When it comes to bragging, it’s tough to beat Joe Biden.
President Donald Trump’s critics might complain that the commander in chief might not be shy about blowing his own horn, and they’d have a point – there aren’t too many politicians who shoot for the presidency without a considerable ego.
But no matter how much liberals might not like it, Trump has a fair amount to brag about: One of the greatest political upsets in American history; a booming economy after his predecessor’s malaise; and a first lady who, as Trump noted himself, would rival the legendary Jackie Kennedy for bringing beauty and class to the White House.
Meanwhile, if an interview he gave 12 years ago is any indication, former Vice President Biden seems to think living in a state that once condoned chattel slavery is worth a boast on national television.
Biden’s latest embarrassing flashback moment making the rounds on the internet (there have been plenty, and they’ll be plenty more) stems from a 2006 interview when Chris Wallace of “Fox News Sunday” asked the then-Delaware senator and potential 2008 presidential contender how he might fare in Democratic primary races in the South.
“What kind of a chance would a Northeastern liberal like Joe Biden stand in the South if you were running in Democratic primaries against Southerners like Mark Warner and John Edwards?” Wallace asked.
(This was obviously before Edwards’ public life went down in the flames of what ABC News once called “one of America’s most sensational scandals.” But it’s a reminder of just how badly Democrats misjudge their politicians’ characters.)
Biden’s chosen response? He reminded Wallace that while Delaware was on the northern side during the Civil War, it was on the wrong side of it philosophically and morally (though Biden didn’t put it that way.)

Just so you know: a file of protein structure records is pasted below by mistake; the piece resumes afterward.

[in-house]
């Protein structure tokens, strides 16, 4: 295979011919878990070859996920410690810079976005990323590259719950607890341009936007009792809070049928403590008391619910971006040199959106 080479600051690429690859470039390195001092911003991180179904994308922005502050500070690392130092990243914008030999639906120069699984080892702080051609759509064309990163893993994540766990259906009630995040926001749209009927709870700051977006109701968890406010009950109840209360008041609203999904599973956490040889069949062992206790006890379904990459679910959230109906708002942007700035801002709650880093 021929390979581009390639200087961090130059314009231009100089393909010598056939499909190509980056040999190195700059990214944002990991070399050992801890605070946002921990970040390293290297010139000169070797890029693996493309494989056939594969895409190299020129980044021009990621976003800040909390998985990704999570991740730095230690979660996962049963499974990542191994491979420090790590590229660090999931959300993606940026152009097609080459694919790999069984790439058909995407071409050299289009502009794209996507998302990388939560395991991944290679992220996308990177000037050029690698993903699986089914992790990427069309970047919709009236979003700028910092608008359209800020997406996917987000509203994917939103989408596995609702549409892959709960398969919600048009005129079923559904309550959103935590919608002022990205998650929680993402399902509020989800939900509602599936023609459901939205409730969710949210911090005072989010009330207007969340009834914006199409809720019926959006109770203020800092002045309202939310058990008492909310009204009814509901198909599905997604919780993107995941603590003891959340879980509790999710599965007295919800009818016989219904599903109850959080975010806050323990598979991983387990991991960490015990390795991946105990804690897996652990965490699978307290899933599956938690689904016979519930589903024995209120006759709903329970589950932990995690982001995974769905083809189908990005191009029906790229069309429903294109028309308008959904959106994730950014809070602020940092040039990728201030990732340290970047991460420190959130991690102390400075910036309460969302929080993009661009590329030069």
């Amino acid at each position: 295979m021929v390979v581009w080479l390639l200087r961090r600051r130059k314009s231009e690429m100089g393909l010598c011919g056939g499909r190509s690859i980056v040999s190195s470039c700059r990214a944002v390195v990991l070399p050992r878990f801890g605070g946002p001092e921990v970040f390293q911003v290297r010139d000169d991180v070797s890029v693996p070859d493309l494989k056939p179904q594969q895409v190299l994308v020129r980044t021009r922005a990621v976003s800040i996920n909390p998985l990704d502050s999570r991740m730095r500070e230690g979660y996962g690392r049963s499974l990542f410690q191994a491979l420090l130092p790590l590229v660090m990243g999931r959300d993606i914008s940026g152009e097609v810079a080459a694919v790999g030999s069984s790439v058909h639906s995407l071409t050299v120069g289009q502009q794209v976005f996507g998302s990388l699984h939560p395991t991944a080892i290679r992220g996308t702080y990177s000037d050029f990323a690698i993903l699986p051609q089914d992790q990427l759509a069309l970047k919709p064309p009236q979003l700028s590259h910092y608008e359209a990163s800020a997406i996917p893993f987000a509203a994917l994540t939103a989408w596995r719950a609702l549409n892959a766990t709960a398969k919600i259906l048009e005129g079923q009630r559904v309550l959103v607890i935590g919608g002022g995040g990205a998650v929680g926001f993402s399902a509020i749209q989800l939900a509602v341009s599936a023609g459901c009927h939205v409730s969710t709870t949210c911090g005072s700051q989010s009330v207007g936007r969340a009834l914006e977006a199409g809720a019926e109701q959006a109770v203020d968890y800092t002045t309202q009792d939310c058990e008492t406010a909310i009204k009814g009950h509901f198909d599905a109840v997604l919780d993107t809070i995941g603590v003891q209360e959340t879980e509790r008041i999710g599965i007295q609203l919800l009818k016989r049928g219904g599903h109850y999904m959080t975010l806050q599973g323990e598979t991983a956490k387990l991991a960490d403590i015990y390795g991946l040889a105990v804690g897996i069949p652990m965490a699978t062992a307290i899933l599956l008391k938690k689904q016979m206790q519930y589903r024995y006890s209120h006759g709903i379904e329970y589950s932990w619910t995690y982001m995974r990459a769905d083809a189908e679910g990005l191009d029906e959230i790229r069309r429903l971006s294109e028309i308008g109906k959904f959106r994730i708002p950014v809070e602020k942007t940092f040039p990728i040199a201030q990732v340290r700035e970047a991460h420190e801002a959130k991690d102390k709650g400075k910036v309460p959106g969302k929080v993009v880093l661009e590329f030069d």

Check out the exchange here:
“You don’t know my state,” Biden said. “My state was a slave state, my state is a border state, my state has the eighth-largest black population in the country, my state is anything from a Northeast liberal state.”
Now, Biden was obviously not identifying with the slave-owning Delaware residents of the past, but he wasn’t exactly defining himself much differently.
Had he said something along the lines of “Well, Chris, I can relate to the South. I’ve been working with black Americans throughout my public life in a state that has one of the largest such populations in the country – and it’s been a blessing to do so!” he might have made the point without making himself look like a fool.
But that’s not, as they say, how Joe Biden rolls. So, instead he sounded like a guy catering to the David Duke vote (or to the Southern Democrats not so long ago).
If this was just a flash of getting tongue-tied, it wouldn’t even be worth mentioning. But Biden’s moments such as these are too common to be forgotten – and only a fool would think Biden’s Democratic rivals won’t be bringing them up, one way or another, as the primary campaign rolls forward.
Hints of it were coming months ago, when CNN brought to new attention Biden’s relationship with Sen. James Eastland, a segregationist Democrat who was a power in Washington in the 1970s.
On Tuesday night, as the liberal Huff Post noted, Biden himself fed the fire by speaking fondly of Eastman and another segregationist Democrat, Herman Talmadge of Georgia.
Biden recalled the two men as being civil. Maybe they were to the Democrats of Biden’s early days in the Senate, but most Americans — and especially black Americans — might not have agreed.
More importantly, Biden is running in a party today where there is no understanding that what happened in the past can be fairly judged by the standards of the past, not the ever-shifting rules of the present.
And he’s trying to have it both ways.
This is the man, remember, who complains now about what he calls “Jim Crow” returning. This is the guy who, as vice president, told a largely black audience that Republicans want to “put y’all back in chains.”
This is a guy with a long, troubled history of making his own problems with black Americans, from Barack Obama when both men were still senators to Biden’s own 2020 campaign for president. And no matter what Biden might think, it’s no record to brag about at all.
His competitors in the Democratic primary season are going to make him pay for it. And if he survives that, the Trump re-election team will make sure it’s a lesson that’s never forgotten.
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